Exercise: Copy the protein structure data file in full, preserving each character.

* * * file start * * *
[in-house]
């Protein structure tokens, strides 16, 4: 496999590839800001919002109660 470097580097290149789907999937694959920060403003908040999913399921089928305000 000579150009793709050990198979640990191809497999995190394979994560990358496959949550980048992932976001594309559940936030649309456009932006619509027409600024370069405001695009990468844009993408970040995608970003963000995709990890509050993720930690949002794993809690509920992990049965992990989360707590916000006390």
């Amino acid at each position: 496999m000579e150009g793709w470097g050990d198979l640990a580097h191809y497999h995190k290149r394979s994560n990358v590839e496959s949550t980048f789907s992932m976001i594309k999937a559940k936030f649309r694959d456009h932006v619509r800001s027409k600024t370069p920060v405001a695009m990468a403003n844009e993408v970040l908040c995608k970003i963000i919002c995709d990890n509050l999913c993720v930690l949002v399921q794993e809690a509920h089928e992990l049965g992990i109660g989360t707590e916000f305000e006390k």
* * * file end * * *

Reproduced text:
[in-house]
């Protein structure tokens, strides 16, 4: 496999590839800001919002109660 470097580097290149789907999937694959920060403003908040999913399921089928305000 000579150009793709050990198979640990191809497999995190394979994560990358496959949550980048992932976001594309559940936030649309456009932006619509027409600024370069405001695009990468844009993408970040995608970003963000995709990890509050993720930690949002794993809690509920992990049965992990989360707590916000006390």
């Amino acid at each position: 496999m000579e150009g793709w470097g050990d198979l640990a580097h191809y497999h995190k290149r394979s994560n990358v590839e496959s949550t980048f789907s992932m976001i594309k999937a559940k936030f649309r694959d456009h932006v619509r800001s027409k600024t370069p920060v405001a695009m990468a403003n844009e993408v970040l908040c995608k970003i963000i919002c995709d990890n509050l999913c993720v930690l949002v399921q794993e809690a509920h089928e992990l049965g992990i109660g989360t707590e916000f305000e006390k």